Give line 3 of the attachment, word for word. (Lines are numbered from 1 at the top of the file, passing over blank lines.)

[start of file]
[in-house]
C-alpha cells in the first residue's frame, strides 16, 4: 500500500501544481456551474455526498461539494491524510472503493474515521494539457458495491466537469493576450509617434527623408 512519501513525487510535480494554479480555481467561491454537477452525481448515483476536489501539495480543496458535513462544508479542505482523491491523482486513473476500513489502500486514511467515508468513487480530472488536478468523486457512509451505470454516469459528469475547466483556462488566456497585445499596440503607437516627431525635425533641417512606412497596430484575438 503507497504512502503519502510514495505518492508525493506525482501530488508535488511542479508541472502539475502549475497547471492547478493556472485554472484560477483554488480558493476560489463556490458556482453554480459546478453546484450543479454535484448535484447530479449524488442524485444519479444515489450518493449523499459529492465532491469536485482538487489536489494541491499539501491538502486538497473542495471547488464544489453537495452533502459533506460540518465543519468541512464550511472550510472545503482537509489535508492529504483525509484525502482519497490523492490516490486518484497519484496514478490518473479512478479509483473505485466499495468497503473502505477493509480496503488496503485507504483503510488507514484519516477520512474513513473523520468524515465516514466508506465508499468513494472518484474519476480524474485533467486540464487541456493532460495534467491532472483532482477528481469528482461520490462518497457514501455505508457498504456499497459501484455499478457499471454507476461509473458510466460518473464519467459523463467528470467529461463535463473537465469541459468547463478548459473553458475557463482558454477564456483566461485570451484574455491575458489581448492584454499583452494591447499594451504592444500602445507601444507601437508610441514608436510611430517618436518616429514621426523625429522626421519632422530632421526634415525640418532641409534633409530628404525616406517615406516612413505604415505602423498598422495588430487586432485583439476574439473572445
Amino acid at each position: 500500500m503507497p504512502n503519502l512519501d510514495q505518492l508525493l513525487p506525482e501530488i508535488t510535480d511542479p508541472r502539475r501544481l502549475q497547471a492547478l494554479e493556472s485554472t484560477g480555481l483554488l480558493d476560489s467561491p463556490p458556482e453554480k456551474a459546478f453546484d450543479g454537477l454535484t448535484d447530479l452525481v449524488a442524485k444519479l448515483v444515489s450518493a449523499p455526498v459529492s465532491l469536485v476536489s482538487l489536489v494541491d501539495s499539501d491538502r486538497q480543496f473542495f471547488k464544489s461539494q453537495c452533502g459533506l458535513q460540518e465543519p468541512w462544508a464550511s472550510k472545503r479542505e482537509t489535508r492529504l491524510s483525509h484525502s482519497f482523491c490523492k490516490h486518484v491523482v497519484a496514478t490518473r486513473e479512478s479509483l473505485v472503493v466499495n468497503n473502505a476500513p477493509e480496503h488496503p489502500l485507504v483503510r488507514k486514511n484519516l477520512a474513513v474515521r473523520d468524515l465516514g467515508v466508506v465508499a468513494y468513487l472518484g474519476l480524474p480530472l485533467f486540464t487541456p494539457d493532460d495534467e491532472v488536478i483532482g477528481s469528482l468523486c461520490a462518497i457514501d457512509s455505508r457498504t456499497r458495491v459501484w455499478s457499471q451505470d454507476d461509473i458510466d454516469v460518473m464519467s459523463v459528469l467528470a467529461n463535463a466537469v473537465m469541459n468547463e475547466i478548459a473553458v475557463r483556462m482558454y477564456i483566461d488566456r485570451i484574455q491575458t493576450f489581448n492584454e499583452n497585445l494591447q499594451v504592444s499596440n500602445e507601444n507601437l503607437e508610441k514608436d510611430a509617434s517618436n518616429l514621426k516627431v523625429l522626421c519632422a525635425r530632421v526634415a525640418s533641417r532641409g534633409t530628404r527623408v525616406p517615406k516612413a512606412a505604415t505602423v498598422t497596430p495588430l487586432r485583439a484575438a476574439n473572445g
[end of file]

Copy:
Amino acid at each position: 500500500m503507497p504512502n503519502l512519501d510514495q505518492l508525493l513525487p506525482e501530488i508535488t510535480d511542479p508541472r502539475r501544481l502549475q497547471a492547478l494554479e493556472s485554472t484560477g480555481l483554488l480558493d476560489s467561491p463556490p458556482e453554480k456551474a459546478f453546484d450543479g454537477l454535484t448535484d447530479l452525481v449524488a442524485k444519479l448515483v444515489s450518493a449523499p455526498v459529492s465532491l469536485v476536489s482538487l489536489v494541491d501539495s499539501d491538502r486538497q480543496f473542495f471547488k464544489s461539494q453537495c452533502g459533506l458535513q460540518e465543519p468541512w462544508a464550511s472550510k472545503r479542505e482537509t489535508r492529504l491524510s483525509h484525502s482519497f482523491c490523492k490516490h486518484v491523482v497519484a496514478t490518473r486513473e479512478s479509483l473505485v472503493v466499495n468497503n473502505a476500513p477493509e480496503h488496503p489502500l485507504v483503510r488507514k486514511n484519516l477520512a474513513v474515521r473523520d468524515l465516514g467515508v466508506v465508499a468513494y468513487l472518484g474519476l480524474p480530472l485533467f486540464t487541456p494539457d493532460d495534467e491532472v488536478i483532482g477528481s469528482l468523486c461520490a462518497i457514501d457512509s455505508r457498504t456499497r458495491v459501484w455499478s457499471q451505470d454507476d461509473i458510466d454516469v460518473m464519467s459523463v459528469l467528470a467529461n463535463a466537469v473537465m469541459n468547463e475547466i478548459a473553458v475557463r483556462m482558454y477564456i483566461d488566456r485570451i484574455q491575458t493576450f489581448n492584454e499583452n497585445l494591447q499594451v504592444s499596440n500602445e507601444n507601437l503607437e508610441k514608436d510611430a509617434s517618436n518616429l514621426k516627431v523625429l522626421c519632422a525635425r530632421v526634415a525640418s533641417r532641409g534633409t530628404r527623408v525616406p517615406k516612413a512606412a505604415t505602423v498598422t497596430p495588430l487586432r485583439a484575438a476574439n473572445g